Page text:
The plot twists and turns in the Jussie Smollett case would be enough to impress the Bard himself. And after reading about the stunning decision by the Cook County State’s Attorney’s Office to drop all charges against the “Empire” actor, who was accused of staging a hate crime, I was reminded of this Shakespeare line from “Hamlet”:
“Something is rotten in the state of Denmark.”
The reference in the play essentially means that there is a repugnant stench in the air atop the political hierarchy and, so too, it seems, something is rotten these days in Chi Town.
I say this, because the reaction to the prosecutor’s decision to drop all 16 felony charges against Smollett was nothing short of stunning — and that was the reaction of Chicago Mayor Rahm Emmanuel and Police Superintendent Eddie Johnson.
The two civic leaders sharply criticized the State’s Attorney’s Office, as well as Smollett, with Emmanuel firmly denouncing the decisions, calling it “a whitewash of justice.” Emmanuel went even further with his criticism, saying, “You cannot have, because of a person’s position, one set of rules apply to them and one set of rules apply to everybody else.”
What Emmanuel is saying, in effect, is that something is rotten in his city — and I couldn’t agree more.
For his part, Smollett announced at a recent press conference, “I’ve been truthful and consistent on every single level since Day One.” The actor and singer went on to say, “This has been an incredibly difficult time, honestly one of the worst of my entire life, but I am a man of faith and I’m a man that has knowledge of my history, and I would not bring my family, our lives or the movement through a fire like this.”
So, what’s so rotten about this case, and why is it raising suspicion that political strings have been pulled at the highest levels to get Smollett off?
The answer, perhaps, lies in Chicago politics, traditionally a cesspool of rot and corruption. According to some excellent reporting by the Chicago Sun-Times, influence over this case may have come from a one-time aide to former First Lady Michelle Obama.
Here’s how the Chicago Sun-Times frames it:
“Just days after Jussie Smollett told Chicago police he had fought off a pair of attackers who targeted him in an apparent hate crime, Cook County State’s Attorney Kim Foxx tried to persuade Police Supt. Eddie Johnson to turn the investigation over to the FBI.
“Foxx’s call to Johnson came after an influential supporter of the ‘Empire’ actor reached out to Foxx personally: Tina Tchen, a Chicago attorney and former chief of staff for former First Lady Michelle Obama, according to emails and text messages provided by Foxx to the Chicago Sun-Times in response to a public records request.”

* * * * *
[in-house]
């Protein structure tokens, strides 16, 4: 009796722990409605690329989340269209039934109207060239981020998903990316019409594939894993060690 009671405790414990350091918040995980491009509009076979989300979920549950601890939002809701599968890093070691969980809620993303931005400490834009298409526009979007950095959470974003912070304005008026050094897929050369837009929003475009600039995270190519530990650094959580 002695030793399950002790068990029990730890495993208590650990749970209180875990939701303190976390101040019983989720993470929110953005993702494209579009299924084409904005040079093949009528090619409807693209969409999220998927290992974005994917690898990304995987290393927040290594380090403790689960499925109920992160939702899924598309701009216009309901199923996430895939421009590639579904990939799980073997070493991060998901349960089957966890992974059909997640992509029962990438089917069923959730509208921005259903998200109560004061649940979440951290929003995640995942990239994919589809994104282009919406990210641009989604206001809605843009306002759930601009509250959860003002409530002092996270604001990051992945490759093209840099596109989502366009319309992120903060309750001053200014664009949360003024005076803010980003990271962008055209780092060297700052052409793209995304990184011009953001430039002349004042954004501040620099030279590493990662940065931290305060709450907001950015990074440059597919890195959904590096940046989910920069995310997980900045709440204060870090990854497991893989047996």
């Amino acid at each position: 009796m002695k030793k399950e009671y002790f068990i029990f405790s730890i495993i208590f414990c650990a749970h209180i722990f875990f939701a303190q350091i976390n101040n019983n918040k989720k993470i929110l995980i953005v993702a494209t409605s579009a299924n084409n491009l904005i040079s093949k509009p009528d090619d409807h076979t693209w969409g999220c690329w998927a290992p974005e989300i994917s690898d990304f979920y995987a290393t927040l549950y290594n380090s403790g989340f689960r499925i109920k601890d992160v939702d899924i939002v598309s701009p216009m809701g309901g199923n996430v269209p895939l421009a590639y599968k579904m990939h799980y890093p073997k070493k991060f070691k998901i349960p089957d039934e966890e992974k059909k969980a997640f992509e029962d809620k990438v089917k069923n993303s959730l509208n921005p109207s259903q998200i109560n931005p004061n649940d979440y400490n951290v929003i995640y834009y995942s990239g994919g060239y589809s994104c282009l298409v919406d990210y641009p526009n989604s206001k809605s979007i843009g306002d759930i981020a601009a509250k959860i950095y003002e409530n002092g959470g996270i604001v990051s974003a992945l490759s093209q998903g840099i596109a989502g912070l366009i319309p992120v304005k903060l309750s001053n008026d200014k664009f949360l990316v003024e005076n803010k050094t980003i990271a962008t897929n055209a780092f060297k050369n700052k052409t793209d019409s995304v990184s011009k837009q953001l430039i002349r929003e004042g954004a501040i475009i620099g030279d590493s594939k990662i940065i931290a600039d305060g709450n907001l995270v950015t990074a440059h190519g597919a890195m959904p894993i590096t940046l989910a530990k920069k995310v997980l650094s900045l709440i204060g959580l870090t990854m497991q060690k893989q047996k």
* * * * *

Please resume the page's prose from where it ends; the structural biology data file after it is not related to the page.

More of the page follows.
The Sun-Times goes on to report that Foxx recused herself from the case after having conversations with a member of Jussie Smollett’s family, presumably about the case.
Foxx’s role in this tragicomedy prompted Chicago’s Fraternal Order of Police (FOP) to lash out at her. The group now is calling for a federal investigation into Foxx’s “interference” in the case.
Martin Preib, the FOP’s second vice president, told the Sun-Times, “The conduct of her office from the very beginning of this case was highly, highly suspicious.” Mr. Preib might as well have quoted “Hamlet,” too.
As regular readers of The Deep Woods likely recall, I shared my views on the Smollett case in the Feb. 27 issue, “The Folly of Forgetting Phenomenal Fortune.” In it, I wrote about the motivation for the alleged hoax perpetrated by Smollett, which according to some reports was an attempt to up his public profile and to get even greater compensation from his employers at 20th Century Fox Television (the producers of “Empire”).
I also wrote that this unfortunate case appeared to be an example of someone who had completely failed to recognize just how lucky he was:
“I guess the blessings of good looks, a great singing voice, acting skills, a major-label record deal and a $2.25 million salary weren’t enough good fortune for Mr. Smollett. Apparently, he just had to have more.”
While the dropping of the charges and the subsequent sealing of the record in this case likely mean the whole truth may never come to light, the new revelations in this case of the “highly, highly suspicious” conduct by the Cook County State’s Attorney make the whole affair that much smarmier.
It’s rotten when a man fails to appreciate his good fortune — and it’s even more rotten if Shakespearean strings were pulled to absolve that man of 16 felony counts.
Aristotle the Capitalist
“When everyone has a distinct interest, men will not complain of one another, and they will make more progress, because everyone will be attending to his own business.”
— Aristotle, “Politics”
Sounds to me like the eminent philosopher was a free-market capitalist! Aristotle went further with his comments on the nature of private property, observing that it does not — as other thinkers argue — promote greed. In fact, Aristotle said private property was essential for the exercise of charity.
I always like reading about the history of markets because it makes you realize that no matter what time period you explore, the existence of free markets and free trade (or lack thereof) are essential to understanding any given culture. Aristotle’s defense of property rights, along with his brilliant defense of reason and the scientific approach to scholarship, are some of the greatest contributions to humanity ever.
Wisdom about money, investing and life can be found anywhere. If you have a good quote that you’d like me to share with your fellow readers, send it to me, along with any comments, questions and suggestions you have about my newsletters, seminars or anything else. Click here to ask Jim.
In the name of the best within us,